April 4, 2024
Journal Article

Component Assessment of the Electric Transmission Grid to Hurricanes


The increased frequency and intensity of extreme weather events from climate change necessitates understanding impacts on critical infrastructure, particularly electrical transmission grids. One of the foundational concepts of a grid’s resilience is its robustness to extreme weather events, such as hurricanes. Resilience of the electric grid to high wind speeds is predicated upon the location and physical characteristics of the system components. Previous modeling assessments of electric grid failure were done at the systems level with assumptions on location and type of specific components. To facilitate more explicit adaptation metrics, accurate component-level information is needed. In this study, we build and utilize a dataset of location, physical characteristics, and age of transmission structures for nine counties in the Florida Panhandle. These component characteristics were then simulated for failure under a variety of scenarios using fragility curves. Eight hurricanes were modeled using Hazus from the Federal Emergency Management Administration and the resulting impact to the network was assessed. The network was generated using the transmission lines and towers, showing increasing impacts to network efficiency with larger storms. Although modern transmission structures are built under the more stringent extreme wind loading construction standards, the prevalence of older, wooden transmission structures throughout the region poses a substantial risk to reliable electricity transmission during hurricane events from the Gulf of Mexico.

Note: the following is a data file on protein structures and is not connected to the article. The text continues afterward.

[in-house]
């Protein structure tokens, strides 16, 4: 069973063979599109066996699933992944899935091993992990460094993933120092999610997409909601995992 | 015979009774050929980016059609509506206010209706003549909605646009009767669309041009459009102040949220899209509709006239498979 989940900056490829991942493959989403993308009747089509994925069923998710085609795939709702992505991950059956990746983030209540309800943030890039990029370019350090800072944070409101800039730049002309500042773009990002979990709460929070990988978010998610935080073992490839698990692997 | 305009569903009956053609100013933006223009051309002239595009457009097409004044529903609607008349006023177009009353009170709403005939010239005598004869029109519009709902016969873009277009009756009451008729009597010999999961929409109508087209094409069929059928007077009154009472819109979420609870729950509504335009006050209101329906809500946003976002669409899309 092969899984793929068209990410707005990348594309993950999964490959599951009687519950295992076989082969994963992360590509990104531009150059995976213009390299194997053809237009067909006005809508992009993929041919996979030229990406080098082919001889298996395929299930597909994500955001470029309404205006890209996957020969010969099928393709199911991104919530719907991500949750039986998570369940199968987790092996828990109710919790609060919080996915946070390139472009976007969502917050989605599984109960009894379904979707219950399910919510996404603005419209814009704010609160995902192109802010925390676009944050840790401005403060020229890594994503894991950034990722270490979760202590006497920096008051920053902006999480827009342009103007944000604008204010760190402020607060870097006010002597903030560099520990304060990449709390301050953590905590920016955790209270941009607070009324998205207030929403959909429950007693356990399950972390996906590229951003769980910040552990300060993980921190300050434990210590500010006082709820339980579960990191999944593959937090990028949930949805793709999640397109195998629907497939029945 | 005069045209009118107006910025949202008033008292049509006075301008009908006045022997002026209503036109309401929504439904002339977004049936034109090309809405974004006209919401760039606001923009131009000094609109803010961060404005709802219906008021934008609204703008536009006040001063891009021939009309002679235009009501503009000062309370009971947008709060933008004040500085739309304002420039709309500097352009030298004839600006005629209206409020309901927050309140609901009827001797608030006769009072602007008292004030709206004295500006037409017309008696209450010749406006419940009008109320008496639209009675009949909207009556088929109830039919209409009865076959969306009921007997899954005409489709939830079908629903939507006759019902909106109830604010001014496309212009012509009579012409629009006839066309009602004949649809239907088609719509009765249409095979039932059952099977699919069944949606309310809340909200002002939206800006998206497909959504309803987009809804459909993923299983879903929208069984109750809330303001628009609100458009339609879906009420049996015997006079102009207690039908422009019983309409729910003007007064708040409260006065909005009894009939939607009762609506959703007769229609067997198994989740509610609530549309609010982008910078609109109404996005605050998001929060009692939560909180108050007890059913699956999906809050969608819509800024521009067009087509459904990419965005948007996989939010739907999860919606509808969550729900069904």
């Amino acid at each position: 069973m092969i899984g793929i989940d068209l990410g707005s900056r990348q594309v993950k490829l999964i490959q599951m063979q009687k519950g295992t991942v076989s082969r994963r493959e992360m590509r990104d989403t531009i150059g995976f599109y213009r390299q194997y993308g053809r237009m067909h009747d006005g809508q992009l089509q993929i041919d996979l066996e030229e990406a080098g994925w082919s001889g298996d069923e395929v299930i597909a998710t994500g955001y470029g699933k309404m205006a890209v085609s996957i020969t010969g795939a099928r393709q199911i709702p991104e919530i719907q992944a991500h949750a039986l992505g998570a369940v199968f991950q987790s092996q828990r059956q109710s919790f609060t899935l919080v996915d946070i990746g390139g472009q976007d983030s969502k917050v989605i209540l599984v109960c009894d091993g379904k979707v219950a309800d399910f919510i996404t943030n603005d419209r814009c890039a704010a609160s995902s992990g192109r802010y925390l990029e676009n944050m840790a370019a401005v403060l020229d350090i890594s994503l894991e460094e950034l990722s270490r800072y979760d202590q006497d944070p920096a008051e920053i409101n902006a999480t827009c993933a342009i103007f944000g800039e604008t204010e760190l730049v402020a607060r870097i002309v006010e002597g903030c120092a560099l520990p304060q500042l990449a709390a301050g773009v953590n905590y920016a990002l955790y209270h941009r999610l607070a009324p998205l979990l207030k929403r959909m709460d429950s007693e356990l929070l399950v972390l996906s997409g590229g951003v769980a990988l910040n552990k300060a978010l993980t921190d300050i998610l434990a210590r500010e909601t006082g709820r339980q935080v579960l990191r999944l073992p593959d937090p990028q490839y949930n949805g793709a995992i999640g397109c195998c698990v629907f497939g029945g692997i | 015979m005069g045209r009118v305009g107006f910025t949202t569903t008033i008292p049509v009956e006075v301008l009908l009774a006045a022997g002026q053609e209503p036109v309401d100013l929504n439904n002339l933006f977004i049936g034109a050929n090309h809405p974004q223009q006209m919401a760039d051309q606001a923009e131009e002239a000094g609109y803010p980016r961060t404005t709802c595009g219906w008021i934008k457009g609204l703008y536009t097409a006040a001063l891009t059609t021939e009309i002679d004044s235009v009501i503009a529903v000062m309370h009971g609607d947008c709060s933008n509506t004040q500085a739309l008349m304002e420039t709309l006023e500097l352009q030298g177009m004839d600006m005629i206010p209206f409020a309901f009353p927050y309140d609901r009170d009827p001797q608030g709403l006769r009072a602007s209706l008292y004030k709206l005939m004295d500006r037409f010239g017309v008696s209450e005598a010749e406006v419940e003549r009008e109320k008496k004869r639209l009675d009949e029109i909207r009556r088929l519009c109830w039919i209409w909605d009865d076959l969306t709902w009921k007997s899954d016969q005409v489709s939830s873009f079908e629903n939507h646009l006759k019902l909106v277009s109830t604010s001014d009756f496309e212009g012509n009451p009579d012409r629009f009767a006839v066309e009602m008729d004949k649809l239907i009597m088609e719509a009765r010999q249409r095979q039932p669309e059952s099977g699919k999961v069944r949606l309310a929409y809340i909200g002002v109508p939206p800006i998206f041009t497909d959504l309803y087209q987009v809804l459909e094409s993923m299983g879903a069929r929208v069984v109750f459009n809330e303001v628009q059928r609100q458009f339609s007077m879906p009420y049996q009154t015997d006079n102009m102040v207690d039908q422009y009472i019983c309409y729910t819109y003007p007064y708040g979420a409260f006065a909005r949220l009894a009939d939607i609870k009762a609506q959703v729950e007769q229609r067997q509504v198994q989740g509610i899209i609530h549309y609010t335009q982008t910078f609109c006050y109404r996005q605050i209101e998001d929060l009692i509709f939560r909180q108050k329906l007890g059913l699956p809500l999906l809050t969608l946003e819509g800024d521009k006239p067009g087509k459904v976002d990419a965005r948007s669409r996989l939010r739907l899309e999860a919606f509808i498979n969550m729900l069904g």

Published: April 4, 2024


Schumann Z., and C. Chini. 2023. Component Assessment of the Electric Transmission Grid to Hurricanes. Earth's Future 11, no. 11:e2023EF003525. PNNL-SA-192123. doi:10.1029/2023EF003525